corner design. The riser will then be terminated directly onto the riser base where tension, bending and torsion are transferred to the seabed. Seabed riser clearance is obtained from the mooring tension applied to the corner bend. The following challenges are defined as success criteria for a large diameter steel riser system design: riser hang-off at deck balcony of a semisubmersible floater; ULS and fatigue limit state (FLS) design criteria for a typical harsh environment; typical semisubmersible offset for a conventional moored floater; fatigue life for a harsh environment above 250yr assuming S-N curve class E; choice of dynamic seabed touchdown versus direct riser base termination; and standard steel material X65 or similar.

stress and stress range in the riser pipe. The support structure includes two pairs of tapered beams, clamps surrounding the pipe and a 45 stay between the ends of the pipe bend. This support structure transfers tension and transverse forces due to bending moments from the pipe. The beams are extended and connected to the mooring line termination. The long radius bend has the same wall thickness and diameter as the rest of the riser. The support structure from the 45 stay to the outer end of the beams functions as a stress joint. The beams are tapered so that the riser inside the support structure maintains a constant bending radius at the design conditions. The clamps nearest the pipe bend bear on a shoulder on the pipe section and transfer tension as well as bending moment reactions. The shoulder is shaped like a flange pair. The other clamps transfer only transverse reaction forces. Figure 2 shows the principle design of the bend. The L-riser may be designed without bottom touchdown by including a planar stress joint at the riser base termination similar to one section of the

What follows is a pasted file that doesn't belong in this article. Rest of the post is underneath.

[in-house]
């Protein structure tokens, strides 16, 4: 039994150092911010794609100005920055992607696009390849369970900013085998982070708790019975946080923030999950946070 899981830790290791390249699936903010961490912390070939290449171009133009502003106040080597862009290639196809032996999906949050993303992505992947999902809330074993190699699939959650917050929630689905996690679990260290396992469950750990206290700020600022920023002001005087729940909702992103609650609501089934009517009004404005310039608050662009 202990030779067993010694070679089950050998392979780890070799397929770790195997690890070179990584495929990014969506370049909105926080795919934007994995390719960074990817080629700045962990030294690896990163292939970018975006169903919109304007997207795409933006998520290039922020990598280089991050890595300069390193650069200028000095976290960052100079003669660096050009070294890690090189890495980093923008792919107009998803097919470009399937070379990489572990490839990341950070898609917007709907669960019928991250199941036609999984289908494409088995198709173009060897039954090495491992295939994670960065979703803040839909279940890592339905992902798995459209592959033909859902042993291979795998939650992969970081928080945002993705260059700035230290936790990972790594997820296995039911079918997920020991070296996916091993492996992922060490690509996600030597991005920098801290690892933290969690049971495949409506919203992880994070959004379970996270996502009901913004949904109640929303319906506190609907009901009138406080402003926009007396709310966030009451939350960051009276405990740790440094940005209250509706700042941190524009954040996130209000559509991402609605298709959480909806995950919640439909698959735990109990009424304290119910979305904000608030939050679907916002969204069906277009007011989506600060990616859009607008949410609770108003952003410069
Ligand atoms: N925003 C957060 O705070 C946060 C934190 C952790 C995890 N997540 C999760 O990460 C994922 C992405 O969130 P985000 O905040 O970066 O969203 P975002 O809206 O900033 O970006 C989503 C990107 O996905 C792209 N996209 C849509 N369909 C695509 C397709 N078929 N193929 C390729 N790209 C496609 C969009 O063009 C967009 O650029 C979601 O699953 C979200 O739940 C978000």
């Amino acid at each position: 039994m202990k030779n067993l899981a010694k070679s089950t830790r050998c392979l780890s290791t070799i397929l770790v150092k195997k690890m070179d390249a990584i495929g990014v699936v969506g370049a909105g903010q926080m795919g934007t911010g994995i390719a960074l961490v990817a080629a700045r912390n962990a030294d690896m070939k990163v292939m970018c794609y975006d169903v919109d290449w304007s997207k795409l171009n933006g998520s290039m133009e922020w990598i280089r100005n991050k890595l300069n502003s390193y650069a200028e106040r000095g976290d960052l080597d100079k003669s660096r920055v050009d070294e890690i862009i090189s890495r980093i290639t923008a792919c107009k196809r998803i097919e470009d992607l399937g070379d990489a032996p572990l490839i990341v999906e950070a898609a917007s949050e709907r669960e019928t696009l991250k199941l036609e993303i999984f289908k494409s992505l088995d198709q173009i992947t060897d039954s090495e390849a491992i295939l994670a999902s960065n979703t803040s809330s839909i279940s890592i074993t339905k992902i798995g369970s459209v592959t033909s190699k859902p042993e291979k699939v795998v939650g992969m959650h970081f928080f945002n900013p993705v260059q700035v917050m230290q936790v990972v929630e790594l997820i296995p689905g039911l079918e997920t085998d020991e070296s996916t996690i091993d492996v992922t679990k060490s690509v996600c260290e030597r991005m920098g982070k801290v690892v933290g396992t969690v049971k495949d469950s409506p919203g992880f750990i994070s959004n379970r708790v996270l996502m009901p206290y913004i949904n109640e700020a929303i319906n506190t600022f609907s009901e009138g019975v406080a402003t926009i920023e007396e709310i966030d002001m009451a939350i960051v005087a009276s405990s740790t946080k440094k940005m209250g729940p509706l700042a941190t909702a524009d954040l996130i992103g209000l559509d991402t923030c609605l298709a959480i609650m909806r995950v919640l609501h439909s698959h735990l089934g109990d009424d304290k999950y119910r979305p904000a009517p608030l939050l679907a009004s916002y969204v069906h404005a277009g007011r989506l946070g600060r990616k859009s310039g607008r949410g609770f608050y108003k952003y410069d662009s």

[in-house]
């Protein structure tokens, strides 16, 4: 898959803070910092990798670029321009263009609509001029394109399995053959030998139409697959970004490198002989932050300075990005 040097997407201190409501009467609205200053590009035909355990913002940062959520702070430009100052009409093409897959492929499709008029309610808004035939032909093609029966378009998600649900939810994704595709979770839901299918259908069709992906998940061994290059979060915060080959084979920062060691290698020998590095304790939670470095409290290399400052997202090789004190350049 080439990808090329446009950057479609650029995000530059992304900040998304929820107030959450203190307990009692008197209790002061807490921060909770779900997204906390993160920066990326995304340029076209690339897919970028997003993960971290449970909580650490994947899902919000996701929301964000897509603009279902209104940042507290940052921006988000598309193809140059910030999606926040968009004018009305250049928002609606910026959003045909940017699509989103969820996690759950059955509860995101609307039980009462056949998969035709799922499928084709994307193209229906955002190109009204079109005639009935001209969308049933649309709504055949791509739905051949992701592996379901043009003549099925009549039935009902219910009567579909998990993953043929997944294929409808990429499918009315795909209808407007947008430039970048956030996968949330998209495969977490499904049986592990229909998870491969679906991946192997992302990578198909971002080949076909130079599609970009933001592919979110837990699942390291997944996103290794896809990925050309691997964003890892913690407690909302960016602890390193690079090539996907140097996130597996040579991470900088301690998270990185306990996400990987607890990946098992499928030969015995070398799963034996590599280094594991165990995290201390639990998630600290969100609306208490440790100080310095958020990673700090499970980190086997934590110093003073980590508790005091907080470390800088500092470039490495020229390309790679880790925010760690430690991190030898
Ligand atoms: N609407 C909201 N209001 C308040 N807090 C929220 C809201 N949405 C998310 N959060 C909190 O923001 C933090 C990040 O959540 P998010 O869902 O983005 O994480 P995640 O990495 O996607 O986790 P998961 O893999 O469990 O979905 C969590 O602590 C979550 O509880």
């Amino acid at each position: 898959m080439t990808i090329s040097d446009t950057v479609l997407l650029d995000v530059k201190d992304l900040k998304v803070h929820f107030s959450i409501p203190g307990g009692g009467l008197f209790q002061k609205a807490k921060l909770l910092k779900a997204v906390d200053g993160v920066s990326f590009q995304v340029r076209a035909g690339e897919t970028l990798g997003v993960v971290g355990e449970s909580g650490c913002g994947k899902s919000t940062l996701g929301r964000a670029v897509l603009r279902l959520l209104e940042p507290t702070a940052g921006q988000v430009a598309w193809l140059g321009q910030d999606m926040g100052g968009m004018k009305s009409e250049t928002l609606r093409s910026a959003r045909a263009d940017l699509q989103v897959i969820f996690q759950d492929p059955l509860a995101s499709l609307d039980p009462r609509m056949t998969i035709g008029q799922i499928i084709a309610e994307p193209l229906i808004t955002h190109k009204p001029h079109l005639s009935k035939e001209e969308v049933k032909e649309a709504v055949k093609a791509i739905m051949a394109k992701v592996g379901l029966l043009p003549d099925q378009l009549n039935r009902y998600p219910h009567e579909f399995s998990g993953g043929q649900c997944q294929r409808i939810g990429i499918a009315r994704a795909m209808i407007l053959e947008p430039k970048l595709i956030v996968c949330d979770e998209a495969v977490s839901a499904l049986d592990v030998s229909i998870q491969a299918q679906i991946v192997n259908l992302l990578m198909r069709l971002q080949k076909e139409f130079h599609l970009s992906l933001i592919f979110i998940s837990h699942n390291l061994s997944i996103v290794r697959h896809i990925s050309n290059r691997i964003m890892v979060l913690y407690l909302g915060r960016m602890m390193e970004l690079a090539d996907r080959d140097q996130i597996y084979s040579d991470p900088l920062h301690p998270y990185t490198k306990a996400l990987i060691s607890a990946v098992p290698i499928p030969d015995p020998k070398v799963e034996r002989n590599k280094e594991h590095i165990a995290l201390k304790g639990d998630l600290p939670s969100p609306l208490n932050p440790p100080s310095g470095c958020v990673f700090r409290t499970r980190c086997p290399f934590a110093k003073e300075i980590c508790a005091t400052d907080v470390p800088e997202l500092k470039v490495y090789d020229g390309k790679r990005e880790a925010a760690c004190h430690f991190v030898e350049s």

Table 1 describes the load conditions defined for the 28ID riser system. The extreme storm condition for harsh environment is, in general, defined as severe. A large diameter steel export riser hang-off from a semisubmersible floater riser balcony at deck level is a severe loadcase. Time domain analysis of the floater and riser system in an extreme storm according to the previously defined seastate is performed. The design properties included in Table 2 are the basis for the riser design. The results of the dynamic analysis in the ULS load condition are presented in Figure 3. The two scenarios investigated are, first, with a riser seabed touchdown and, second, with a direct riser base termination. Results shows that the two scenarios give similar results in ULS load condition for most of the riser length. The tension, bending and torsion experienced in the seabed riserbase termination are distributed along the pipe when seabed touchdown is defined. The loads and load combinations defined for

Table 1: Load Conditions for ULS and FLS Limiting States Limit state ULS-1 ULS-2 FLS-1 FLS-1 Environment wave/current 100yr/10yr 100yr/10yr Scatter Scatter Offset (m) 100 100 0 0 Density (kg/m3) 153 153 153 153 Pressure (bar) 240 240 240 240

Comment Seabed touchdown Riser base termination Seabed touchdown Riser base termination

Table 2: Riser Properties Riser ID (m) 0.711 OD (m) 0.783 Wall thk. reduced (m) 0.030 Mat. factor Fab. factor Risk factor Yield stress MPa 448.0






Large Diameter Steel Riser for Semisubmersible Floaters in a Harsh Environment

Figure 3: Maximum Bending Stresses in Riser, Far and Near Offset, Seabed Touchdown

Table 3: ULS Code Check Stress Levels ULS 100yr far 100yr near Tension (kN) 5,120.0 3,000.0 Bending moment (kNm) 1,700.0 2,640.0 Pressure (bar) 240.0 240.0 Func. factor Env. factor UC 0.91 0.76

1.1 1.1

1.3 1.3

Figure 4: Riser Fatigue Life (Unfactored), Class D and Class F, Seabed Touchdown